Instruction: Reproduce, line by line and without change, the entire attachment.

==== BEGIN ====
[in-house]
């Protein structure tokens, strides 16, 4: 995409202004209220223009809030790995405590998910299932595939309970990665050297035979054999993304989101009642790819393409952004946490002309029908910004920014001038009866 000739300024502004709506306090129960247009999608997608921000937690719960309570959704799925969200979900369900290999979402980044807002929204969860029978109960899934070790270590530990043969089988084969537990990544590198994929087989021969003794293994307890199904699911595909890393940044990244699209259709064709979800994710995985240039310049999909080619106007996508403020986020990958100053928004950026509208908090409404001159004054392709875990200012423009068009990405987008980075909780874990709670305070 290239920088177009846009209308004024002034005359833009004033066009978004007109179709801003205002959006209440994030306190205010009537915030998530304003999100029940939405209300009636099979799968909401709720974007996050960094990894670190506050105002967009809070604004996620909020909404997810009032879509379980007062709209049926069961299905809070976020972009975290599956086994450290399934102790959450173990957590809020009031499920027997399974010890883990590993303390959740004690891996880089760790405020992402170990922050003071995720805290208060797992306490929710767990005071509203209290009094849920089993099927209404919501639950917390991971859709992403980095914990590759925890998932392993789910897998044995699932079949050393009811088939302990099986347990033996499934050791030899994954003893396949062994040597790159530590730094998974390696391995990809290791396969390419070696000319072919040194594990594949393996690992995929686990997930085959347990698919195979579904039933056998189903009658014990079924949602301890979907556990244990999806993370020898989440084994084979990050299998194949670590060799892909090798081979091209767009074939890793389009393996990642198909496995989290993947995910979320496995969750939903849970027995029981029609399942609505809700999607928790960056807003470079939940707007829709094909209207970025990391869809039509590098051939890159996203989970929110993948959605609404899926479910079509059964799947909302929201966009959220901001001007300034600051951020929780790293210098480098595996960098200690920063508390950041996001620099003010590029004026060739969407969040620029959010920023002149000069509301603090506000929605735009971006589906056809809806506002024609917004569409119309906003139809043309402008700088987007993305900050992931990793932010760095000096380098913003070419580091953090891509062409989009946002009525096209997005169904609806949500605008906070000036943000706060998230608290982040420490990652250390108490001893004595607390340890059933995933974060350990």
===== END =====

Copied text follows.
[in-house]
């Protein structure tokens, strides 16, 4: 995409202004209220223009809030790995405590998910299932595939309970990665050297035979054999993304989101009642790819393409952004946490002309029908910004920014001038009866 000739300024502004709506306090129960247009999608997608921000937690719960309570959704799925969200979900369900290999979402980044807002929204969860029978109960899934070790270590530990043969089988084969537990990544590198994929087989021969003794293994307890199904699911595909890393940044990244699209259709064709979800994710995985240039310049999909080619106007996508403020986020990958100053928004950026509208908090409404001159004054392709875990200012423009068009990405987008980075909780874990709670305070 290239920088177009846009209308004024002034005359833009004033066009978004007109179709801003205002959006209440994030306190205010009537915030998530304003999100029940939405209300009636099979799968909401709720974007996050960094990894670190506050105002967009809070604004996620909020909404997810009032879509379980007062709209049926069961299905809070976020972009975290599956086994450290399934102790959450173990957590809020009031499920027997399974010890883990590993303390959740004690891996880089760790405020992402170990922050003071995720805290208060797992306490929710767990005071509203209290009094849920089993099927209404919501639950917390991971859709992403980095914990590759925890998932392993789910897998044995699932079949050393009811088939302990099986347990033996499934050791030899994954003893396949062994040597790159530590730094998974390696391995990809290791396969390419070696000319072919040194594990594949393996690992995929686990997930085959347990698919195979579904039933056998189903009658014990079924949602301890979907556990244990999806993370020898989440084994084979990050299998194949670590060799892909090798081979091209767009074939890793389009393996990642198909496995989290993947995910979320496995969750939903849970027995029981029609399942609505809700999607928790960056807003470079939940707007829709094909209207970025990391869809039509590098051939890159996203989970929110993948959605609404899926479910079509059964799947909302929201966009959220901001001007300034600051951020929780790293210098480098595996960098200690920063508390950041996001620099003010590029004026060739969407969040620029959010920023002149000069509301603090506000929605735009971006589906056809809806506002024609917004569409119309906003139809043309402008700088987007993305900050992931990793932010760095000096380098913003070419580091953090891509062409989009946002009525096209997005169904609806949500605008906070000036943000706060998230608290982040420490990652250390108490001893004595607390340890059933995933974060350990």